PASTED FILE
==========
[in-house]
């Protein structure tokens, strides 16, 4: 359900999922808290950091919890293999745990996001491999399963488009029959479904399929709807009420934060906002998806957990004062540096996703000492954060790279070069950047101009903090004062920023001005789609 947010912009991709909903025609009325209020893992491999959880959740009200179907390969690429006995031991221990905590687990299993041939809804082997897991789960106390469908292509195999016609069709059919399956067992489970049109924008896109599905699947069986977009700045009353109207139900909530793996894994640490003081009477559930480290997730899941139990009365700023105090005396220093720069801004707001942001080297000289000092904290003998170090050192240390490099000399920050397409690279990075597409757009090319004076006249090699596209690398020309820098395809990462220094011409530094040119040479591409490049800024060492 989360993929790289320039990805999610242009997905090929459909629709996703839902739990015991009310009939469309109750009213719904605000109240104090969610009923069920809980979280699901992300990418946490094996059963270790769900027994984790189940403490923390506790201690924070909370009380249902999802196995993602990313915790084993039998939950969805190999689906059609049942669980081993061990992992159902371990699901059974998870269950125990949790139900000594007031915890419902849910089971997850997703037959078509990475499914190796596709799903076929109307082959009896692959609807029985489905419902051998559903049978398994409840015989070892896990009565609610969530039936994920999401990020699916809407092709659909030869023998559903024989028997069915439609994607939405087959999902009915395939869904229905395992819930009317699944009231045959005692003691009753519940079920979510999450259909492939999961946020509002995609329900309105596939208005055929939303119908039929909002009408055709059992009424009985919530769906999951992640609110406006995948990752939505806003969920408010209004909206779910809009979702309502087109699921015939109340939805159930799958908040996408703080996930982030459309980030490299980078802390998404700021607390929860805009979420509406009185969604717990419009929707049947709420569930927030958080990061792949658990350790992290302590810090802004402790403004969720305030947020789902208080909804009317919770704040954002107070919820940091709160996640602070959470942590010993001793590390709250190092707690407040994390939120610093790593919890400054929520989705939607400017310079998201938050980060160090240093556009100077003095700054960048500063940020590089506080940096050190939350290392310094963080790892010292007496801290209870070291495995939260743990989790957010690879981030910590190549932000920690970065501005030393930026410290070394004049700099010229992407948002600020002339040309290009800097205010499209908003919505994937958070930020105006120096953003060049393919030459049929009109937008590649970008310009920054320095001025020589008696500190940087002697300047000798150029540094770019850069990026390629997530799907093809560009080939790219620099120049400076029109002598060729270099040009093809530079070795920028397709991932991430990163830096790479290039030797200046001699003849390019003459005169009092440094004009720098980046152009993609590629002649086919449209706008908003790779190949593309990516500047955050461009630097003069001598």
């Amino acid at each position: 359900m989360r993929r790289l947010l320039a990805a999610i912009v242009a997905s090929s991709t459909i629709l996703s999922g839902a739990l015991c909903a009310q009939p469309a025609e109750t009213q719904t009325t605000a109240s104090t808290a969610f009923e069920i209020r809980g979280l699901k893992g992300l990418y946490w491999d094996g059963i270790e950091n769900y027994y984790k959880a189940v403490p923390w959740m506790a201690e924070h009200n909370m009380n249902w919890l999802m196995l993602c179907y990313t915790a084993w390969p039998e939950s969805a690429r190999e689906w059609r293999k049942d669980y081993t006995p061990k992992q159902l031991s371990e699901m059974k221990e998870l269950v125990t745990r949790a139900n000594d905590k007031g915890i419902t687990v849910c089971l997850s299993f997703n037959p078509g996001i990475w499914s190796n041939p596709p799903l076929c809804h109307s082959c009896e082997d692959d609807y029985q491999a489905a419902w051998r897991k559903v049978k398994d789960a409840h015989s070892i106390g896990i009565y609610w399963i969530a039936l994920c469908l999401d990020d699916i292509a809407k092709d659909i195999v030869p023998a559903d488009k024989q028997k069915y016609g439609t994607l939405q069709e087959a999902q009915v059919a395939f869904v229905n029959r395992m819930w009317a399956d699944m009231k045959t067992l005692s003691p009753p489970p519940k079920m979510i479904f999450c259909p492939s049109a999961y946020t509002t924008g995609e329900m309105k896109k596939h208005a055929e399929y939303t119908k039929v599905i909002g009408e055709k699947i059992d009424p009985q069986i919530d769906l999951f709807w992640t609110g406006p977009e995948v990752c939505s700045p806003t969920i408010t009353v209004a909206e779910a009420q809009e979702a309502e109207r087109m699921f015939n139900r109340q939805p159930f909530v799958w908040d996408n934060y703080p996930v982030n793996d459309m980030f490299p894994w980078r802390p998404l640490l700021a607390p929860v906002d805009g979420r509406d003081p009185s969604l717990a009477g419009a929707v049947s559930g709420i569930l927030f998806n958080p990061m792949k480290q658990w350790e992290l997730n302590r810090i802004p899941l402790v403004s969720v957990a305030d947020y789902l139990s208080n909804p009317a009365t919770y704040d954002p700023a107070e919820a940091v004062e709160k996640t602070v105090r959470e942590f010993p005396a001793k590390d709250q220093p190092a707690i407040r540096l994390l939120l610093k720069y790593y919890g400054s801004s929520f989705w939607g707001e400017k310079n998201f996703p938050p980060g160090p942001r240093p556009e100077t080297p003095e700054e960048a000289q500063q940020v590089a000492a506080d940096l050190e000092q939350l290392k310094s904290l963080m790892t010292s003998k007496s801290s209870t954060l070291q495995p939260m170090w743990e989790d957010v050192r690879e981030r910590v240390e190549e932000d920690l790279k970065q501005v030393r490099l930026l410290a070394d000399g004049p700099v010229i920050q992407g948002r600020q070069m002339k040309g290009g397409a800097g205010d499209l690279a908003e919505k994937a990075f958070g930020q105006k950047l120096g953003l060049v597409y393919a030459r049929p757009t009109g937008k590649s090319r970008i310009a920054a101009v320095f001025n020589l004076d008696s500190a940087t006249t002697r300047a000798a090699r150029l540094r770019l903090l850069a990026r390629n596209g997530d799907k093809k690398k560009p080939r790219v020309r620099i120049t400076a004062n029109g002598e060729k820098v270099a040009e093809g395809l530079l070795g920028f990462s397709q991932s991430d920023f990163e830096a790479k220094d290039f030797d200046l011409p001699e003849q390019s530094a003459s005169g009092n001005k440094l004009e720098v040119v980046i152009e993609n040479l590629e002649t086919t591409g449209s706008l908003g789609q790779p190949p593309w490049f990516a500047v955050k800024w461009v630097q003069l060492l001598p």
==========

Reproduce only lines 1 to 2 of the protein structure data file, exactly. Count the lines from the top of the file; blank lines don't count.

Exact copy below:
[in-house]
């Protein structure tokens, strides 16, 4: 359900999922808290950091919890293999745990996001491999399963488009029959479904399929709807009420934060906002998806957990004062540096996703000492954060790279070069950047101009903090004062920023001005789609 947010912009991709909903025609009325209020893992491999959880959740009200179907390969690429006995031991221990905590687990299993041939809804082997897991789960106390469908292509195999016609069709059919399956067992489970049109924008896109599905699947069986977009700045009353109207139900909530793996894994640490003081009477559930480290997730899941139990009365700023105090005396220093720069801004707001942001080297000289000092904290003998170090050192240390490099000399920050397409690279990075597409757009090319004076006249090699596209690398020309820098395809990462220094011409530094040119040479591409490049800024060492 989360993929790289320039990805999610242009997905090929459909629709996703839902739990015991009310009939469309109750009213719904605000109240104090969610009923069920809980979280699901992300990418946490094996059963270790769900027994984790189940403490923390506790201690924070909370009380249902999802196995993602990313915790084993039998939950969805190999689906059609049942669980081993061990992992159902371990699901059974998870269950125990949790139900000594007031915890419902849910089971997850997703037959078509990475499914190796596709799903076929109307082959009896692959609807029985489905419902051998559903049978398994409840015989070892896990009565609610969530039936994920999401990020699916809407092709659909030869023998559903024989028997069915439609994607939405087959999902009915395939869904229905395992819930009317699944009231045959005692003691009753519940079920979510999450259909492939999961946020509002995609329900309105596939208005055929939303119908039929909002009408055709059992009424009985919530769906999951992640609110406006995948990752939505806003969920408010209004909206779910809009979702309502087109699921015939109340939805159930799958908040996408703080996930982030459309980030490299980078802390998404700021607390929860805009979420509406009185969604717990419009929707049947709420569930927030958080990061792949658990350790992290302590810090802004402790403004969720305030947020789902208080909804009317919770704040954002107070919820940091709160996640602070959470942590010993001793590390709250190092707690407040994390939120610093790593919890400054929520989705939607400017310079998201938050980060160090240093556009100077003095700054960048500063940020590089506080940096050190939350290392310094963080790892010292007496801290209870070291495995939260743990989790957010690879981030910590190549932000920690970065501005030393930026410290070394004049700099010229992407948002600020002339040309290009800097205010499209908003919505994937958070930020105006120096953003060049393919030459049929009109937008590649970008310009920054320095001025020589008696500190940087002697300047000798150029540094770019850069990026390629997530799907093809560009080939790219620099120049400076029109002598060729270099040009093809530079070795920028397709991932991430990163830096790479290039030797200046001699003849390019003459005169009092440094004009720098980046152009993609590629002649086919449209706008908003790779190949593309990516500047955050461009630097003069001598």